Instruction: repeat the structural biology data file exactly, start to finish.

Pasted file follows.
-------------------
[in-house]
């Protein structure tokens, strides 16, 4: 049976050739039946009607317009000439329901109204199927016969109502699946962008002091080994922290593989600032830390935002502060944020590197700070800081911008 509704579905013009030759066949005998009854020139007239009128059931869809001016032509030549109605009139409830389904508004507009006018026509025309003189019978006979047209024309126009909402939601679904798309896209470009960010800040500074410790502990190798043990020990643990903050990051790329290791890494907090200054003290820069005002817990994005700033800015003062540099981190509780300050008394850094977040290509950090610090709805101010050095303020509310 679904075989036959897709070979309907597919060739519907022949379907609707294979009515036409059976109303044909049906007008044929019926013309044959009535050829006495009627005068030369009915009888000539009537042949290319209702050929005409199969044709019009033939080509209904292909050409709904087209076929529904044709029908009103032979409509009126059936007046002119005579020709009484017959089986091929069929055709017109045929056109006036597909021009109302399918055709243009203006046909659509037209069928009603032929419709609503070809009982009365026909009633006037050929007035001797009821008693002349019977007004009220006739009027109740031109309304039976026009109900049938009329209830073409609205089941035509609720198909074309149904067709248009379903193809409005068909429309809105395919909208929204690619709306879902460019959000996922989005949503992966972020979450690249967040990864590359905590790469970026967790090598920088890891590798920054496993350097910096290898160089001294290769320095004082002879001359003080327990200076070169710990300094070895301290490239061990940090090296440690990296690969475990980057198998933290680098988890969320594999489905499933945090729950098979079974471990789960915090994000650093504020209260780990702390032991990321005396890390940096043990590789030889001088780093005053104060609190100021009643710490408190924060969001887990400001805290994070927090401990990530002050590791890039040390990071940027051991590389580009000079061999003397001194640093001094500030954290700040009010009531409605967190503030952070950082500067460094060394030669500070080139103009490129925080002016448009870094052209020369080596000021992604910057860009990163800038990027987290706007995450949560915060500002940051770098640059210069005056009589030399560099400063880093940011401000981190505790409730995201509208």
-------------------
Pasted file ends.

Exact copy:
[in-house]
């Protein structure tokens, strides 16, 4: 049976050739039946009607317009000439329901109204199927016969109502699946962008002091080994922290593989600032830390935002502060944020590197700070800081911008 509704579905013009030759066949005998009854020139007239009128059931869809001016032509030549109605009139409830389904508004507009006018026509025309003189019978006979047209024309126009909402939601679904798309896209470009960010800040500074410790502990190798043990020990643990903050990051790329290791890494907090200054003290820069005002817990994005700033800015003062540099981190509780300050008394850094977040290509950090610090709805101010050095303020509310 679904075989036959897709070979309907597919060739519907022949379907609707294979009515036409059976109303044909049906007008044929019926013309044959009535050829006495009627005068030369009915009888000539009537042949290319209702050929005409199969044709019009033939080509209904292909050409709904087209076929529904044709029908009103032979409509009126059936007046002119005579020709009484017959089986091929069929055709017109045929056109006036597909021009109302399918055709243009203006046909659509037209069928009603032929419709609503070809009982009365026909009633006037050929007035001797009821008693002349019977007004009220006739009027109740031109309304039976026009109900049938009329209830073409609205089941035509609720198909074309149904067709248009379903193809409005068909429309809105395919909208929204690619709306879902460019959000996922989005949503992966972020979450690249967040990864590359905590790469970026967790090598920088890891590798920054496993350097910096290898160089001294290769320095004082002879001359003080327990200076070169710990300094070895301290490239061990940090090296440690990296690969475990980057198998933290680098988890969320594999489905499933945090729950098979079974471990789960915090994000650093504020209260780990702390032991990321005396890390940096043990590789030889001088780093005053104060609190100021009643710490408190924060969001887990400001805290994070927090401990990530002050590791890039040390990071940027051991590389580009000079061999003397001194640093001094500030954290700040009010009531409605967190503030952070950082500067460094060394030669500070080139103009490129925080002016448009870094052209020369080596000021992604910057860009990163800038990027987290706007995450949560915060500002940051770098640059210069005056009589030399560099400063880093940011401000981190505790409730995201509208």